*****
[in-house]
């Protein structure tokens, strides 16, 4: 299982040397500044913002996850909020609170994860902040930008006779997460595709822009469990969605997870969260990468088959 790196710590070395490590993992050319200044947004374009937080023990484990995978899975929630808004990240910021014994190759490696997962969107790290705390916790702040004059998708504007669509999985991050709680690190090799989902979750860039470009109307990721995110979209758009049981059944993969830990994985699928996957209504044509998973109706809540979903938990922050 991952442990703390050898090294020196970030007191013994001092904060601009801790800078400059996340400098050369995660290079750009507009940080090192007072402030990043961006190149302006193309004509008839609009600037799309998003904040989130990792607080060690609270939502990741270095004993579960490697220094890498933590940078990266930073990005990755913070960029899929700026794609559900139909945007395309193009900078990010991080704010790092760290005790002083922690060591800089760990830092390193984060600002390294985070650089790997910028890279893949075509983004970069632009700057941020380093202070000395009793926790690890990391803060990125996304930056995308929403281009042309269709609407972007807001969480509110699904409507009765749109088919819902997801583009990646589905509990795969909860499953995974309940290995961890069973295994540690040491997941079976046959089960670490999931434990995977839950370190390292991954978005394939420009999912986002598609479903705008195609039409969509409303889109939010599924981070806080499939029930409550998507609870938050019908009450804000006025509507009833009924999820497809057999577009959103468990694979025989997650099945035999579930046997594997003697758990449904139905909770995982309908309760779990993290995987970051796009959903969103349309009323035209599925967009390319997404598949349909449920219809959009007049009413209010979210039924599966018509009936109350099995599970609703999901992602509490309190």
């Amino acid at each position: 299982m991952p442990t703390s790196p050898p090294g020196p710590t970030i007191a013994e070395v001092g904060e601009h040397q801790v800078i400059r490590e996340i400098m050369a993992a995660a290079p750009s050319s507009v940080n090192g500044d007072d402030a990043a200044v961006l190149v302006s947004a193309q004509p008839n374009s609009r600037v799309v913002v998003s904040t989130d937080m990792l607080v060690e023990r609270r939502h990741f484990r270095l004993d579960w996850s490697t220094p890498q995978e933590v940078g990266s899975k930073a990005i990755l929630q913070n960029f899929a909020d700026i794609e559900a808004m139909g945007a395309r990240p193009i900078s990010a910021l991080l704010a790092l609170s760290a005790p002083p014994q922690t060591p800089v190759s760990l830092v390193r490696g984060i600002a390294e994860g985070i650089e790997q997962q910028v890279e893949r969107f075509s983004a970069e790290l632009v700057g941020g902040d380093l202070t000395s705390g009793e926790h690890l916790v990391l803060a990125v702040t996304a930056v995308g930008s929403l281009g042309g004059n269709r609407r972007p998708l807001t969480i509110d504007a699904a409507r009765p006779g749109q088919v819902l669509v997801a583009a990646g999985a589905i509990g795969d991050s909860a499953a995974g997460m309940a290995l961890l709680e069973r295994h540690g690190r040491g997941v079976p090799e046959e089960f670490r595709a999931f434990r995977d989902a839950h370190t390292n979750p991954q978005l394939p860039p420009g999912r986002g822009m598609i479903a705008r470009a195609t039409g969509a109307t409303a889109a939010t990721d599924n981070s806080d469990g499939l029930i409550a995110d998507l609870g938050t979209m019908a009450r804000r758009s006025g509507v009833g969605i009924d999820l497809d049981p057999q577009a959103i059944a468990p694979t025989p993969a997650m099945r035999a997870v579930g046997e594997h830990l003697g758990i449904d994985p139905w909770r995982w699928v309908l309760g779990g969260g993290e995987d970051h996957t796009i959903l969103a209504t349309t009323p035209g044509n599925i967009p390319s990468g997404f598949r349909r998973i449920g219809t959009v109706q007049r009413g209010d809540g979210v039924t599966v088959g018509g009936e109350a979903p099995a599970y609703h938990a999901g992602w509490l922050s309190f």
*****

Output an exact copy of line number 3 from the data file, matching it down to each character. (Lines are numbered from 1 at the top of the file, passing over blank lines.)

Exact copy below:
């Amino acid at each position: 299982m991952p442990t703390s790196p050898p090294g020196p710590t970030i007191a013994e070395v001092g904060e601009h040397q801790v800078i400059r490590e996340i400098m050369a993992a995660a290079p750009s050319s507009v940080n090192g500044d007072d402030a990043a200044v961006l190149v302006s947004a193309q004509p008839n374009s609009r600037v799309v913002v998003s904040t989130d937080m990792l607080v060690e023990r609270r939502h990741f484990r270095l004993d579960w996850s490697t220094p890498q995978e933590v940078g990266s899975k930073a990005i990755l929630q913070n960029f899929a909020d700026i794609e559900a808004m139909g945007a395309r990240p193009i900078s990010a910021l991080l704010a790092l609170s760290a005790p002083p014994q922690t060591p800089v190759s760990l830092v390193r490696g984060i600002a390294e994860g985070i650089e790997q997962q910028v890279e893949r969107f075509s983004a970069e790290l632009v700057g941020g902040d380093l202070t000395s705390g009793e926790h690890l916790v990391l803060a990125v702040t996304a930056v995308g930008s929403l281009g042309g004059n269709r609407r972007p998708l807001t969480i509110d504007a699904a409507r009765p006779g749109q088919v819902l669509v997801a583009a990646g999985a589905i509990g795969d991050s909860a499953a995974g997460m309940a290995l961890l709680e069973r295994h540690g690190r040491g997941v079976p090799e046959e089960f670490r595709a999931f434990r995977d989902a839950h370190t390292n979750p991954q978005l394939p860039p420009g999912r986002g822009m598609i479903a705008r470009a195609t039409g969509a109307t409303a889109a939010t990721d599924n981070s806080d469990g499939l029930i409550a995110d998507l609870g938050t979209m019908a009450r804000r758009s006025g509507v009833g969605i009924d999820l497809d049981p057999q577009a959103i059944a468990p694979t025989p993969a997650m099945r035999a997870v579930g046997e594997h830990l003697g758990i449904d994985p139905w909770r995982w699928v309908l309760g779990g969260g993290e995987d970051h996957t796009i959903l969103a209504t349309t009323p035209g044509n599925i967009p390319s990468g997404f598949r349909r998973i449920g219809t959009v109706q007049r009413g209010d809540g979210v039924t599966v088959g018509g009936e109350a979903p099995a599970y609703h938990a999901g992602w509490l922050s309190f």